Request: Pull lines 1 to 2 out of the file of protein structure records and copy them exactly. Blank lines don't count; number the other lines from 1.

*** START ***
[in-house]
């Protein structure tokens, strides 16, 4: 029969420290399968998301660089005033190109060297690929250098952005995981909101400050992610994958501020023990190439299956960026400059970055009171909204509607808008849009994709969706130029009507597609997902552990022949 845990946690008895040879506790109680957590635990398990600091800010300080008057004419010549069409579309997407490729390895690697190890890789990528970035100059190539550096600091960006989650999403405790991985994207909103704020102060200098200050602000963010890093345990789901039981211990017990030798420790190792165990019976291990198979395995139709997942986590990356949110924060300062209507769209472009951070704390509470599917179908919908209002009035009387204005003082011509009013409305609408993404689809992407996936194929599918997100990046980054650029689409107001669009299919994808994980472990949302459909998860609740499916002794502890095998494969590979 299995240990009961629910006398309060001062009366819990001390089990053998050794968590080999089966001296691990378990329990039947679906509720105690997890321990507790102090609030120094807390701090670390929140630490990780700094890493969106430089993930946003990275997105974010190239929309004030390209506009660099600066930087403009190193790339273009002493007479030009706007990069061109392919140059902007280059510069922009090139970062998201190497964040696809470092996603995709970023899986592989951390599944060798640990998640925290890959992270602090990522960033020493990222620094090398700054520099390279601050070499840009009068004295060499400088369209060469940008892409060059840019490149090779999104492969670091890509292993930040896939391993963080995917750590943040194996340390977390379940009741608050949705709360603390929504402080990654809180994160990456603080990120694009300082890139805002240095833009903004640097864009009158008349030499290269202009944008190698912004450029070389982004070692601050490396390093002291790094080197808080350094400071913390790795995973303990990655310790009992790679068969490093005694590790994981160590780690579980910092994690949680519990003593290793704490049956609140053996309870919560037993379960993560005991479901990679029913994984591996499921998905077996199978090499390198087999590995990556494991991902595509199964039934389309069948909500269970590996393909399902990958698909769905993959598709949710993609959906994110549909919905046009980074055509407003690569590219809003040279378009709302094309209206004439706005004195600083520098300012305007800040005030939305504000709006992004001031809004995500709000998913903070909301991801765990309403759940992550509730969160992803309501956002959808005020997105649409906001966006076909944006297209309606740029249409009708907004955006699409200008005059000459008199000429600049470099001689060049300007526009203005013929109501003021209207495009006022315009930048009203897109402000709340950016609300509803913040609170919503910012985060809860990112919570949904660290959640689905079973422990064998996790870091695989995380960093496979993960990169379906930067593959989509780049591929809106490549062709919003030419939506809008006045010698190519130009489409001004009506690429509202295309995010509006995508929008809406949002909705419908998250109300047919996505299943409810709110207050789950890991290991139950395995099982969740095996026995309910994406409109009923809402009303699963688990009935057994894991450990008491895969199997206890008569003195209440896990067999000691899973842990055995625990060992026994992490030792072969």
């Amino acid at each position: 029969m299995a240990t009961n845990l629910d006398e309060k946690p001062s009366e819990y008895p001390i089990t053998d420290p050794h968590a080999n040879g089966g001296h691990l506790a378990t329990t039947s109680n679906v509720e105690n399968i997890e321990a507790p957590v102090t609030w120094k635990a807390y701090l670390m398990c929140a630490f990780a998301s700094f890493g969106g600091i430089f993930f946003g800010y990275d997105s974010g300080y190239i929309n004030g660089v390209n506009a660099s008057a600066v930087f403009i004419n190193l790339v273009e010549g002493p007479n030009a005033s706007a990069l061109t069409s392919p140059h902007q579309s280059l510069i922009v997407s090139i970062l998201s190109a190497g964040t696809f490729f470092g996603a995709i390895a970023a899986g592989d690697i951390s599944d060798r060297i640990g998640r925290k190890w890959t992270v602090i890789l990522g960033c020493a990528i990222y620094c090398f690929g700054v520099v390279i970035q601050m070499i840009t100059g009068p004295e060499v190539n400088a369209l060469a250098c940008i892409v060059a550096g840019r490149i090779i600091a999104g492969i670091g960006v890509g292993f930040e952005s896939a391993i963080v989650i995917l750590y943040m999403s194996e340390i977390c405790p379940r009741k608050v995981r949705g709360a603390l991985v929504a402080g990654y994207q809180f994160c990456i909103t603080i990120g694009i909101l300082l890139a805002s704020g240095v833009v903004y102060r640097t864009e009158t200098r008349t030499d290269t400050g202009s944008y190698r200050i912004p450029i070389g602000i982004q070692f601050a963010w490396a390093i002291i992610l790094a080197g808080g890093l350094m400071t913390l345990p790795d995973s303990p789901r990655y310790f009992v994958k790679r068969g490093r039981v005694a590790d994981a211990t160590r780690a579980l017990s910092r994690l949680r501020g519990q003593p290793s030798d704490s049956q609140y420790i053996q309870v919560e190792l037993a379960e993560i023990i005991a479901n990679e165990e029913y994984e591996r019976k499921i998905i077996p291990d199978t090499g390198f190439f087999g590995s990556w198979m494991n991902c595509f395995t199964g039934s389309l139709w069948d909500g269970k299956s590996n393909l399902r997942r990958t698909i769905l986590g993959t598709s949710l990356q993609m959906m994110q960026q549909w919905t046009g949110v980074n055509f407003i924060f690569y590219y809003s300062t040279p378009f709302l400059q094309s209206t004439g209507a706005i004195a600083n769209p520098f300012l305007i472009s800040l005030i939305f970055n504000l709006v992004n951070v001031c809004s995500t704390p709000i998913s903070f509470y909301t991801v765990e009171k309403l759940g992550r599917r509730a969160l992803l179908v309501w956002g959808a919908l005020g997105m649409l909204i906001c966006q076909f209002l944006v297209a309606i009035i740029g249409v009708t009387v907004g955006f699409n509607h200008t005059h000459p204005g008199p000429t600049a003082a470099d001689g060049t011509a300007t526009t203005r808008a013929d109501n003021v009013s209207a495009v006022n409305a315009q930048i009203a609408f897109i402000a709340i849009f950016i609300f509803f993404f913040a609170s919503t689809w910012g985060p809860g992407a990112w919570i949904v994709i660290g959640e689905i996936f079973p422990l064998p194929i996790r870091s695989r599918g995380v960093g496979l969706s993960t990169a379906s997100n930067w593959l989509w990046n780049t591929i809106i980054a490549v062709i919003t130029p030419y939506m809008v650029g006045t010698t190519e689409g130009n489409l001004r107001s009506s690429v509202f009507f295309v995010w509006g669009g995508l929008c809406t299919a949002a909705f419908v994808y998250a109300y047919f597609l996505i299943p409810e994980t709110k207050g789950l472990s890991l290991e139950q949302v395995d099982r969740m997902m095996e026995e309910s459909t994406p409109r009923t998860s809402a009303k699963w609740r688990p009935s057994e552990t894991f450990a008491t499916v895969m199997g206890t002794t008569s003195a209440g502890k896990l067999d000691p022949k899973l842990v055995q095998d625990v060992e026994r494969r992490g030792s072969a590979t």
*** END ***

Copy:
[in-house]
């Protein structure tokens, strides 16, 4: 029969420290399968998301660089005033190109060297690929250098952005995981909101400050992610994958501020023990190439299956960026400059970055009171909204509607808008849009994709969706130029009507597609997902552990022949 845990946690008895040879506790109680957590635990398990600091800010300080008057004419010549069409579309997407490729390895690697190890890789990528970035100059190539550096600091960006989650999403405790991985994207909103704020102060200098200050602000963010890093345990789901039981211990017990030798420790190792165990019976291990198979395995139709997942986590990356949110924060300062209507769209472009951070704390509470599917179908919908209002009035009387204005003082011509009013409305609408993404689809992407996936194929599918997100990046980054650029689409107001669009299919994808994980472990949302459909998860609740499916002794502890095998494969590979 299995240990009961629910006398309060001062009366819990001390089990053998050794968590080999089966001296691990378990329990039947679906509720105690997890321990507790102090609030120094807390701090670390929140630490990780700094890493969106430089993930946003990275997105974010190239929309004030390209506009660099600066930087403009190193790339273009002493007479030009706007990069061109392919140059902007280059510069922009090139970062998201190497964040696809470092996603995709970023899986592989951390599944060798640990998640925290890959992270602090990522960033020493990222620094090398700054520099390279601050070499840009009068004295060499400088369209060469940008892409060059840019490149090779999104492969670091890509292993930040896939391993963080995917750590943040194996340390977390379940009741608050949705709360603390929504402080990654809180994160990456603080990120694009300082890139805002240095833009903004640097864009009158008349030499290269202009944008190698912004450029070389982004070692601050490396390093002291790094080197808080350094400071913390790795995973303990990655310790009992790679068969490093005694590790994981160590780690579980910092994690949680519990003593290793704490049956609140053996309870919560037993379960993560005991479901990679029913994984591996499921998905077996199978090499390198087999590995990556494991991902595509199964039934389309069948909500269970590996393909399902990958698909769905993959598709949710993609959906994110549909919905046009980074055509407003690569590219809003040279378009709302094309209206004439706005004195600083520098300012305007800040005030939305504000709006992004001031809004995500709000998913903070909301991801765990309403759940992550509730969160992803309501956002959808005020997105649409906001966006076909944006297209309606740029249409009708907004955006699409200008005059000459008199000429600049470099001689060049300007526009203005013929109501003021209207495009006022315009930048009203897109402000709340950016609300509803913040609170919503910012985060809860990112919570949904660290959640689905079973422990064998996790870091695989995380960093496979993960990169379906930067593959989509780049591929809106490549062709919003030419939506809008006045010698190519130009489409001004009506690429509202295309995010509006995508929008809406949002909705419908998250109300047919996505299943409810709110207050789950890991290991139950395995099982969740095996026995309910994406409109009923809402009303699963688990009935057994894991450990008491895969199997206890008569003195209440896990067999000691899973842990055995625990060992026994992490030792072969």